I stepped into a cool air-conditioned dressing room trailer, only to be greeted by melanin and the smiles of four gorgeous Black women. During Super Bowl LVI weekend, adidas hosted a pep rally at Audubon Middle School in partnership with PENSOLE and the Iovine and Young Academy, founded by Beats co-founders Dr. Dre and Jimmy Iovine. While prepping for their outdoor appearance at the middle school pep rally, two Black women were sitting pretty side by side in their adidas kicks, baby hairs laid, and eyebrows slayed – it was truly an on-camera sight to see. Knowing that we were all in attendance to celebrate the “Wood U” workshops’ mission to empower young kids to pursue a career in design, I absolutely knew that I had to chop it up with these ladies about their personal style and relationship with fashion.
“I’ve always said like, ‘sophisto-ratchet,’ ‘boug-etto-‘ , ‘clachet’ – like, in-between work and the club.” said Los Angeles Sparks player Chinenye “Chiney” Ogwumike about her personal style. Often referred to as Chiney, the Sparks forward became the first Black woman to host a national radio show for ESPN, while also being the first WNBA player to do so. While you can typically find her on the basketball court in a jersey and shorts, Chiney prefers form-fitting, colorful, traditional silhouettes and dresses. For shoes, the 29-year-old prefers a versatile choice because she never knows where her day may lead her. “I might be going from studio to workout to wherever it may be, so having some cool chic sneakers or low heels, I guess that’s sort of my swag,” she continued.
In comparison to her younger sister, Nnemkadi Chinwe Victoria “Nneka” Ogwumike, who was drafted No. 1 overall in the 2012 WNBA Draft, describes her style as a bit more eclectic and one-of-a-kind. “I’m always the one in the family that everyone finds hard to shop for,” Nneka laughed. While she cites her sister as one of the only people who knows her style pretty well, Nneka deems herself as “the type of person that no one really knows what to buy” due to her “unexpected” style choices, according to Chiney. “Honestly, I dress based on how I feel. So a lot of times I’m not wearing the same thing over and over again, but it could be anything. I will try anything,” Nneka said proudly.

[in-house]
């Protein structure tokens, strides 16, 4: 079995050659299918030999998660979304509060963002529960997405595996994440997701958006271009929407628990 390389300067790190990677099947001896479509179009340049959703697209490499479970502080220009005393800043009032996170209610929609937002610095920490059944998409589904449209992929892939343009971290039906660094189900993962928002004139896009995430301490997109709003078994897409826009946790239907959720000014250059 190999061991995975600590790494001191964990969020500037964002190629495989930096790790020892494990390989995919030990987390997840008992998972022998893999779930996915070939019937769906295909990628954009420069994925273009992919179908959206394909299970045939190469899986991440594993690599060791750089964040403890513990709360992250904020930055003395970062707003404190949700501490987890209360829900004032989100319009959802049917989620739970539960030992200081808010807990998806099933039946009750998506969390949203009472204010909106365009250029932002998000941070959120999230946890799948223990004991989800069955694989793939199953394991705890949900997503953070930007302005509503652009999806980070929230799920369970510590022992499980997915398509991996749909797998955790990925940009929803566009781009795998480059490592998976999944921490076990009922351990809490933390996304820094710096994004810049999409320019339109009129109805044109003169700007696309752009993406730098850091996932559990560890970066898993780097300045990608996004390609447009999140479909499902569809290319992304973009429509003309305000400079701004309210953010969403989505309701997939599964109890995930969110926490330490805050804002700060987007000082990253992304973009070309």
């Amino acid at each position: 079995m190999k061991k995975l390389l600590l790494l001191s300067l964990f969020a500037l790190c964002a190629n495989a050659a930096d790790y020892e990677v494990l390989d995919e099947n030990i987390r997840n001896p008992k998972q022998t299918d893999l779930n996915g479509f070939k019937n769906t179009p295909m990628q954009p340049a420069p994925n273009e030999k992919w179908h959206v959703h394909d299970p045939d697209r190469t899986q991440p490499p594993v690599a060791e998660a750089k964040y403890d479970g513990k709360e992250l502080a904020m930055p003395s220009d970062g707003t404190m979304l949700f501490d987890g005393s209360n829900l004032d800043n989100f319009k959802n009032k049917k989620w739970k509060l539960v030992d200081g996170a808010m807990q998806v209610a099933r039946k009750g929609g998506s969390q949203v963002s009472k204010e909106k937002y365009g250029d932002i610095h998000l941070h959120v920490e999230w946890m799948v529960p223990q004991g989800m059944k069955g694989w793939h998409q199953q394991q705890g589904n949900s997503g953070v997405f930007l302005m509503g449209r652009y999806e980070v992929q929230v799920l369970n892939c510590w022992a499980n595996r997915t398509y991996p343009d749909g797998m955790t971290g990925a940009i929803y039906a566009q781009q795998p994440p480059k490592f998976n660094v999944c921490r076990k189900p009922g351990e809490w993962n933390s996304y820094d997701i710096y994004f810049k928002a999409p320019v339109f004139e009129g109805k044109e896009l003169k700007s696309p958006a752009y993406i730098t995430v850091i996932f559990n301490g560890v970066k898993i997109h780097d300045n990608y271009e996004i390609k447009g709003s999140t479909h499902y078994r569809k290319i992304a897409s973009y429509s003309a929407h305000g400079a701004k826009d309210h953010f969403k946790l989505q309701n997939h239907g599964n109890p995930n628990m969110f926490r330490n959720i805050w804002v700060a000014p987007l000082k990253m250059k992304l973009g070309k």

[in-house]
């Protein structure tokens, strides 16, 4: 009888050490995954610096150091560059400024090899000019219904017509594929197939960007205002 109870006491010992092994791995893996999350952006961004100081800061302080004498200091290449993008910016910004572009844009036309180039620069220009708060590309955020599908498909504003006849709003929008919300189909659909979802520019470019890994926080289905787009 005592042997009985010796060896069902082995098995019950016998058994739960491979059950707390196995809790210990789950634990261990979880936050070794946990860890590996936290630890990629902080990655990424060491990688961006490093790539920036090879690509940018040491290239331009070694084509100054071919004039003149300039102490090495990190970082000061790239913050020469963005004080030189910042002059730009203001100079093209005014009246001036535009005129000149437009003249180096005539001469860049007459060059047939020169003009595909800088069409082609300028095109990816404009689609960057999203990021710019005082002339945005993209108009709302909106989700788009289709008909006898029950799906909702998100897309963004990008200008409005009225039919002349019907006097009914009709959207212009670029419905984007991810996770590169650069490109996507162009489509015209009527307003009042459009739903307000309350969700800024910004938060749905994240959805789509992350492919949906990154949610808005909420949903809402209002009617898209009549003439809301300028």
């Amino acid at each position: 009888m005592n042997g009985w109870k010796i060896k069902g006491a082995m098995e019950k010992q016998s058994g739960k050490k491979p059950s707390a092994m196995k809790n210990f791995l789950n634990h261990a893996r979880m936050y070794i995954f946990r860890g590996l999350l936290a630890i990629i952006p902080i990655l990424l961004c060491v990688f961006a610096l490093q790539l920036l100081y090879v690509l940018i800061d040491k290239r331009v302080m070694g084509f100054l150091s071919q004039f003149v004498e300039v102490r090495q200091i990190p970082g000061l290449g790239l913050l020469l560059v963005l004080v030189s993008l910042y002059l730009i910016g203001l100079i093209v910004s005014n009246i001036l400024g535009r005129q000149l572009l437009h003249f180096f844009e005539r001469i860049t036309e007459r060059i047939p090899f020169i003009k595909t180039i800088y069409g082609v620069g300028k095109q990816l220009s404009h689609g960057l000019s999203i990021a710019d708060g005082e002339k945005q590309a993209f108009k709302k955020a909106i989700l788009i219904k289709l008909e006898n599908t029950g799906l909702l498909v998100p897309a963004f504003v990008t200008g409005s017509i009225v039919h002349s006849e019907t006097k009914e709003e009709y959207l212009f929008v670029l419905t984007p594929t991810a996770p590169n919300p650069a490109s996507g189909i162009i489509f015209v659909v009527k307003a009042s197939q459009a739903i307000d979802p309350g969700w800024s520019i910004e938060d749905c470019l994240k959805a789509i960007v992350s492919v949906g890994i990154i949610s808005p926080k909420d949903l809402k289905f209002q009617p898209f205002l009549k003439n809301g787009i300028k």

“Overall with fashion, authenticity is being now valued in a way that it should have been. For instance, with tattoos or hairstyles, we’re now demystifying what having certain hair means at work. That works in the corporate space, or whether you’re on courtside or you’re in a suite,” Chiney chimed in after her sister. While the ladies were talking about Super Bowl style and how to dress for the sporting occasion, Chiney noted that the important thing about personal style is comfort and staying true to your aesthetic. “We grew up in Silicon Valley where the person behind you on Starbucks could be the head of a startup person and he’s wearing sweats and sneakers. Nowadays people are coming in their own authentic styles, and I feel like that’s the most important thing.”
During the adidas x PENSOLE pep rally in Inglewood, ESSENCE caught up with the Ogwumike sisters about their thoughts on Gen Z fashion, the advice they’d give their younger selves about personal style, and how Black women have always been the number one trendsetters in the fashion universe.
ESSENCE: How do sneakers play a role in your personal style, and what are the best ways to style sneakers when it comes to going to sporting events?
Nneka: I’m glad you said personal because I was like, “Sneakers? We play in those.” When it comes to sneakers, I love that you can wear sneakers with anything. I actually said this to someone who runs one of the W fashion accounts, and I was like, “It’s really upsetting to me because I’m not like a sneakerhead, but I have some fire kicks. I just don’t wear them all the time. It’s really upsetting to me that you guys really only deem people fashionable when they wear hot shoes that are sneakers.” I was like, “I be wearing some fire heels and you guys don’t say anything about it.” There’s definitely a versatile way how you can style your shoes. Sometimes people pick their shoes first and then pick the outfit. I’m an outfit person and then I pick my shoes. If I wear sneakers, it could be like, ‘Okay, let me just wear these Forums with some tights.”
Chiney: Comfort is key. Because you know, we are an outfit-first-and-shoe-after family. Having a versatile pair [of sneakers] is like, “okay, maybe the Superstars are comfortable, maybe the Forums, maybe the Yeezys.” Yeezys are extremely comfortable to me. I think having a versatile, different look type of sneakers that all are comfortable can make life easier in the different molds of classic Superstars. With styling, I think it’s also the sock for me. If you do have low cuts, you can also get a cool-colored sock to tie your outfit together. With a low Forum, you could wear a mid sock and at Adidas, they do three stripes and you can pick up what color. It can really pick up on your outfit and I think that’s another way to accessorize. Socks are fun and when it comes to heels, people are now wearing socks with heels in a unique way.
ESSENCE: How would you say that Black women have really been the blueprint for streetwear?